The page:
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Learning To Learn tin

 Get Line Managers On Board from the Beginning – comes from the Free Guide – ‘Are You Annoyed by How Little Line Managers Support the Skills Training of Their Teams?’

Your response to the title above is probably, ‘Yeah, I know’. However, few HR Managers, L&D Managers, or Training Officers actually make this happen. Getting Line Managers on board is about two things;

  • Giving Line Managers the opportunity to ask questions instead of showing them yet another PowerPoint presentation of a great roll out, and
  • Sharing the actual problem. This is why…

In the Harvard Business review article, ‘Before You Can Get Buy-In, People Need to Feel the Problem’, Dr John P. Kotter tells a great short story of how an executive got the board to buy-in to a problem by dumping a lot of rubber gloves on the boardroom table. The challenge for us is that there is no immediate downside of not learning. Building a specific bigger picture is key and largely revolves around the turnover of staff. This phrase is paramount:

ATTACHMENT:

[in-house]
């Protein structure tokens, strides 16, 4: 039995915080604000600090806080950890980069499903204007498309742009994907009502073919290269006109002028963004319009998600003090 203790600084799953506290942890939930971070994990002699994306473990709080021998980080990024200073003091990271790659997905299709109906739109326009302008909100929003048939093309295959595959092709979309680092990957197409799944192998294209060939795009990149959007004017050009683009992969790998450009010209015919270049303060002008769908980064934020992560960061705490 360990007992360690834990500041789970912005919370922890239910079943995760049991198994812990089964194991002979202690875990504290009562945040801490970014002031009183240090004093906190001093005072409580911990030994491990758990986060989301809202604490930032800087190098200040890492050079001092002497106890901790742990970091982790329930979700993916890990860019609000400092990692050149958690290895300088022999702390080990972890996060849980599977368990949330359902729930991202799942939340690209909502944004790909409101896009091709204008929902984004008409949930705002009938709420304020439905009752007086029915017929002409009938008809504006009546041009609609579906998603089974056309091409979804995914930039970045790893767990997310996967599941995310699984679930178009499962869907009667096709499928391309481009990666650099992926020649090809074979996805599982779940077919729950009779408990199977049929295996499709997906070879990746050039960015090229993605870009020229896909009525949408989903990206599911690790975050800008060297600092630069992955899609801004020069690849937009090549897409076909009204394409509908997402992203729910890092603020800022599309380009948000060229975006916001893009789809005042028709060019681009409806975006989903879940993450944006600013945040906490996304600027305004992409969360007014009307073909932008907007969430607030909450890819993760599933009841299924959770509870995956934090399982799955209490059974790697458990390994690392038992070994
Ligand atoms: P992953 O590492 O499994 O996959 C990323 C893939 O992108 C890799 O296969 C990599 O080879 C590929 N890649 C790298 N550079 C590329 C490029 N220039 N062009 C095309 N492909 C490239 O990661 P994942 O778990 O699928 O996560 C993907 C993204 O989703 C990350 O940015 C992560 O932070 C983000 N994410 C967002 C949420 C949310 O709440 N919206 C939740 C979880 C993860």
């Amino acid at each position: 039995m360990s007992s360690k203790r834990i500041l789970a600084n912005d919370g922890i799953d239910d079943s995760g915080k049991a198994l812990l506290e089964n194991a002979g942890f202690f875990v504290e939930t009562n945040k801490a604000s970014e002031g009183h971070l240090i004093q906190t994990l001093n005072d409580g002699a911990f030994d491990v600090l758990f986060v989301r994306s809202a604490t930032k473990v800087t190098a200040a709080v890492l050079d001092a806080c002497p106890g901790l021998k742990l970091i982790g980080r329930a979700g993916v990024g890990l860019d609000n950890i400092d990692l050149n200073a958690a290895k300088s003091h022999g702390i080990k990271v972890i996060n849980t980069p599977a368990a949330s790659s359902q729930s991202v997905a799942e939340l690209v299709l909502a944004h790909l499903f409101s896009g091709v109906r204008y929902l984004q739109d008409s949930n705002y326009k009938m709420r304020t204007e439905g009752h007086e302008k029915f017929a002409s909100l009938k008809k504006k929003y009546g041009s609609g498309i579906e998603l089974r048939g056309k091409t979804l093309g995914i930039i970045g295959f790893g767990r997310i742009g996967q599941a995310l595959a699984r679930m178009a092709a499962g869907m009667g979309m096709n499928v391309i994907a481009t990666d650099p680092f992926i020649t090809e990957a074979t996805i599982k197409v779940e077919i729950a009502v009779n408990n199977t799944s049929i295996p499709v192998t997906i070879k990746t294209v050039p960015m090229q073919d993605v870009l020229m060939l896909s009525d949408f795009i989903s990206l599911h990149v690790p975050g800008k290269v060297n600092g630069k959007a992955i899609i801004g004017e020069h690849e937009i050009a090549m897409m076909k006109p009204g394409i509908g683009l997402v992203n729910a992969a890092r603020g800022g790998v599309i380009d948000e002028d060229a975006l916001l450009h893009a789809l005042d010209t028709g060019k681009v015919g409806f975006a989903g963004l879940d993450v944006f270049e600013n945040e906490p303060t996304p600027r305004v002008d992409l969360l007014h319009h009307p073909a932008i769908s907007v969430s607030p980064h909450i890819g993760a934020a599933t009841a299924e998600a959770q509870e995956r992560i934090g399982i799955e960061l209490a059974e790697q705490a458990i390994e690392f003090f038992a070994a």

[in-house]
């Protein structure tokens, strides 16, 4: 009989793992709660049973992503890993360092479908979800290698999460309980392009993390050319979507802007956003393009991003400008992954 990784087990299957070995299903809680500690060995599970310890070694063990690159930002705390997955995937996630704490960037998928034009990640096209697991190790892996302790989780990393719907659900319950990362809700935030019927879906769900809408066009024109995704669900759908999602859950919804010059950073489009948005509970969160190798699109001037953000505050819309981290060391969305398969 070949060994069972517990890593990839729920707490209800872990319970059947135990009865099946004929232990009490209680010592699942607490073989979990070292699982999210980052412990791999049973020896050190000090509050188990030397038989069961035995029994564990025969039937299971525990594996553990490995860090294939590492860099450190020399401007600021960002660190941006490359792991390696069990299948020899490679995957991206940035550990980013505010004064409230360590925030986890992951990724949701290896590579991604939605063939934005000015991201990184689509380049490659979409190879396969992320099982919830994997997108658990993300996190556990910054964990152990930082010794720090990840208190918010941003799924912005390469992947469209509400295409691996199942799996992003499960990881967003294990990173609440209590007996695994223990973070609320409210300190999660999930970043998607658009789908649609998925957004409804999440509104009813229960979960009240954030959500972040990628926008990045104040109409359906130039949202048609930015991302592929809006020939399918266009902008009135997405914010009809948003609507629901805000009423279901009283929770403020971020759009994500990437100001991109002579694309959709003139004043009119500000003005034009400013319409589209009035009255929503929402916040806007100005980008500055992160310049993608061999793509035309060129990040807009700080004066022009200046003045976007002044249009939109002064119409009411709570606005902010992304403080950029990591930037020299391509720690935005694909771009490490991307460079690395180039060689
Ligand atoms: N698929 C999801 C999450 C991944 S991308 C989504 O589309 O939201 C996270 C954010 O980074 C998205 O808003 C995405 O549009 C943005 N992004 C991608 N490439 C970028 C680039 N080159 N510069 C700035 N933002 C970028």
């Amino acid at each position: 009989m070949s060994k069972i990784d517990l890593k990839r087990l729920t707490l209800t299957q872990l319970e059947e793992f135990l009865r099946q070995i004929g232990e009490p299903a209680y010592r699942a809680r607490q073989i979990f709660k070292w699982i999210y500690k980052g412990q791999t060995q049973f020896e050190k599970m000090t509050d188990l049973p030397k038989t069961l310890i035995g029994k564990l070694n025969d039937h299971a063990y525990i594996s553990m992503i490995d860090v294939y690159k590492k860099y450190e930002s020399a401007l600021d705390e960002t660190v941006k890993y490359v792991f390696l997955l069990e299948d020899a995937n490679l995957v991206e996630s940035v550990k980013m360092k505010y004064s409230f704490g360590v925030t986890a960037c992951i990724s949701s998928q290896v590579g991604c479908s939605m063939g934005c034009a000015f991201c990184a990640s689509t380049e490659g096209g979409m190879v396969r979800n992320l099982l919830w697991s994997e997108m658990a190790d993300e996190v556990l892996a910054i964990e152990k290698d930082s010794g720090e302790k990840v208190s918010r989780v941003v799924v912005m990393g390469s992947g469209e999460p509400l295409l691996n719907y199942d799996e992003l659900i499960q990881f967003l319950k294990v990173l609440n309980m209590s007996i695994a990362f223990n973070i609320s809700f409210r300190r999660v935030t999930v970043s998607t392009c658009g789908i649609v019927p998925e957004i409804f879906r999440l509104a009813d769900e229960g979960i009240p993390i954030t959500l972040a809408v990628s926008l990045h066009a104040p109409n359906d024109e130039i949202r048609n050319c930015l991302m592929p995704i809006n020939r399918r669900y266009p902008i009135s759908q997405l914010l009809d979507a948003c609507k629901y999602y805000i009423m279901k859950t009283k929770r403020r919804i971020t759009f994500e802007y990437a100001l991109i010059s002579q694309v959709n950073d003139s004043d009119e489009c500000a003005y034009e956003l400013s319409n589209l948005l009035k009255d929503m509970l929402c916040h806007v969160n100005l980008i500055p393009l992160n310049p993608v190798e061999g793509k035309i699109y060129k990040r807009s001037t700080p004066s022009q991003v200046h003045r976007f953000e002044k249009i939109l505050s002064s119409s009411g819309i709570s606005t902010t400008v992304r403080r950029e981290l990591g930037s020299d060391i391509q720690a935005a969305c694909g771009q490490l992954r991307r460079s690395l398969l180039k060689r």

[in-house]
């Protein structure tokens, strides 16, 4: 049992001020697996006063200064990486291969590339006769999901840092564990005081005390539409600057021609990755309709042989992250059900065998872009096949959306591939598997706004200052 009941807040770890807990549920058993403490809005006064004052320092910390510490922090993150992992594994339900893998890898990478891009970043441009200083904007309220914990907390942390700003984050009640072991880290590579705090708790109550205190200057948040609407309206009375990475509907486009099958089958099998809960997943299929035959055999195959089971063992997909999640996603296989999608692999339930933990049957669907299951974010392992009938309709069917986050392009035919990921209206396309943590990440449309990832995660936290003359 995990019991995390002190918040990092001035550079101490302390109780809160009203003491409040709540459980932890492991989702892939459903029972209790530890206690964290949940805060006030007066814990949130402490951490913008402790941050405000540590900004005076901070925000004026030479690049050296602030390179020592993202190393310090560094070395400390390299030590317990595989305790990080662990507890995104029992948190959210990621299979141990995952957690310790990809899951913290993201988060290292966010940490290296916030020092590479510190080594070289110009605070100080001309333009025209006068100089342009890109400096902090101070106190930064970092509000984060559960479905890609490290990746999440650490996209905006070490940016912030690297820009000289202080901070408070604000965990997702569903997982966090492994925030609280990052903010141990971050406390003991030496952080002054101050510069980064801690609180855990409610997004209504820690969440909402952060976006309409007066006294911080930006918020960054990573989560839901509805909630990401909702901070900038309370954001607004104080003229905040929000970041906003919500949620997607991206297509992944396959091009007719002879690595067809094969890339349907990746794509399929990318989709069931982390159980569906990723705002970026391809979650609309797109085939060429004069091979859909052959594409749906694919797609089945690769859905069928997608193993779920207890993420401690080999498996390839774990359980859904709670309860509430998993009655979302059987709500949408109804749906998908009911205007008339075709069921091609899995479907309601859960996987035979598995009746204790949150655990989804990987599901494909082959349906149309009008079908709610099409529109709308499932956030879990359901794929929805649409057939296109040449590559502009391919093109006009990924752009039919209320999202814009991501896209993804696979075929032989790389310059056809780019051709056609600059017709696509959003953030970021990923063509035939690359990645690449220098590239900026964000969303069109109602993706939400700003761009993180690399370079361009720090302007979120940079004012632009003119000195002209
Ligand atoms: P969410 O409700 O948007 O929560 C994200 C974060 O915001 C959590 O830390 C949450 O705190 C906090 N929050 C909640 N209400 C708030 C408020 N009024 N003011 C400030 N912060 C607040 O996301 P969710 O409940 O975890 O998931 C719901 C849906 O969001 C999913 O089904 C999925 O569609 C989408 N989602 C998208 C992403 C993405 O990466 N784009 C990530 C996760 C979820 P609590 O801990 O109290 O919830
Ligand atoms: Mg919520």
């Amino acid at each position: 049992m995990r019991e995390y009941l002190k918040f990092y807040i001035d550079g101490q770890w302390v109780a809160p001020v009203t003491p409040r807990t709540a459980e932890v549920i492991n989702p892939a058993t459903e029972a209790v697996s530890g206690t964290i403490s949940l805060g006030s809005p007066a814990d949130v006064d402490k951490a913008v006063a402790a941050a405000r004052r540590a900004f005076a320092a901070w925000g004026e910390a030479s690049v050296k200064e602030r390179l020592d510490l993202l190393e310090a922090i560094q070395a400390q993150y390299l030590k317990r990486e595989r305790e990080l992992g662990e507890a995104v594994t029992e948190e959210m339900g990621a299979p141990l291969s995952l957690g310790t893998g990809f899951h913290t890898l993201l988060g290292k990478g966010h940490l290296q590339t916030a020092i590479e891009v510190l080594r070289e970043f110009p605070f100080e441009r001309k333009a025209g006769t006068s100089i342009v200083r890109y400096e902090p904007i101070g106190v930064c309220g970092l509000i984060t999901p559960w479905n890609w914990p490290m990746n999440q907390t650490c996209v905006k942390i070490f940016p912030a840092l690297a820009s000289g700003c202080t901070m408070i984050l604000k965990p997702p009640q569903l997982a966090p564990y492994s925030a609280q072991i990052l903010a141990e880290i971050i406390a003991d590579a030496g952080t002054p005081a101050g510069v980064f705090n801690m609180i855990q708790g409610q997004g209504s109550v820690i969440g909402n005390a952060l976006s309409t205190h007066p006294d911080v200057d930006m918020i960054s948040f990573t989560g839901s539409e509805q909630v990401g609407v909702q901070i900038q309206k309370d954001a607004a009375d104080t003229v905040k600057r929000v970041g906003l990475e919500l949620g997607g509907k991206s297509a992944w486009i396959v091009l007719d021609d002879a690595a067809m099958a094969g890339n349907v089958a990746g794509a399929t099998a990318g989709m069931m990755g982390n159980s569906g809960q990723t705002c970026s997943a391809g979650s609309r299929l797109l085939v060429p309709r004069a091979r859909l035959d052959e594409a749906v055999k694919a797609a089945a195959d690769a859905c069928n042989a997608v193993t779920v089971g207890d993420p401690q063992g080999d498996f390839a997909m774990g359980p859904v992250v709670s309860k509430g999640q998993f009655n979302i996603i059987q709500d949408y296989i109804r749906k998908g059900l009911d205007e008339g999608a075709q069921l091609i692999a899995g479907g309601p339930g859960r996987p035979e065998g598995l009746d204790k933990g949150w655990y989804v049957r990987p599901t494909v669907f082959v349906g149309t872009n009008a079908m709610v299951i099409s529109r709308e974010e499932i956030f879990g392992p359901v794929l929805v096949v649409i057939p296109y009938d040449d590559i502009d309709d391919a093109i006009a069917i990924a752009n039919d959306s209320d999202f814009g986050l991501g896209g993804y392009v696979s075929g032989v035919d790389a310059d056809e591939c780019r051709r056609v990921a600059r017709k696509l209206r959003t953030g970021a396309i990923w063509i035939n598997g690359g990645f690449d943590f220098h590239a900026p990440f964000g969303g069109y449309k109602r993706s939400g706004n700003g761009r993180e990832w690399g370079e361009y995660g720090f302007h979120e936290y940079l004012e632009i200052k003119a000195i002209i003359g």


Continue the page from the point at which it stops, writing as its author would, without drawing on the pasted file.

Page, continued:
‘Companies won’t train workers because they might leave, and workers leave because they don’t get training.’

Our means of gaining buy-in is through ‘Learning To Learn’, which is the first part of our unique training method Sticky Learning ®. LTL is designed so that all Learners and Line Managers can engage in the training programme. On this half-day training course, the Learners are taught how to learn, how to identify their learning styles, how to form habits and how the brain remembers. It also provides a valuable opportunity for Line Managers to understand and explore the learning programme.

Blue rubber gloves - MBM Training Provider

Action

Provide an opportunity for Line Managers to explore the training programme – perhaps over lunch provided by HR. Create a compelling problem that Line Managers are responsible for solving, for e.g. ‘We spend £1.1m per year on staff turnover, including recruitment, performance reduction as people leave & as they arrive, induction training, etc. How can we reduce this by half?’.

Gabby Smith

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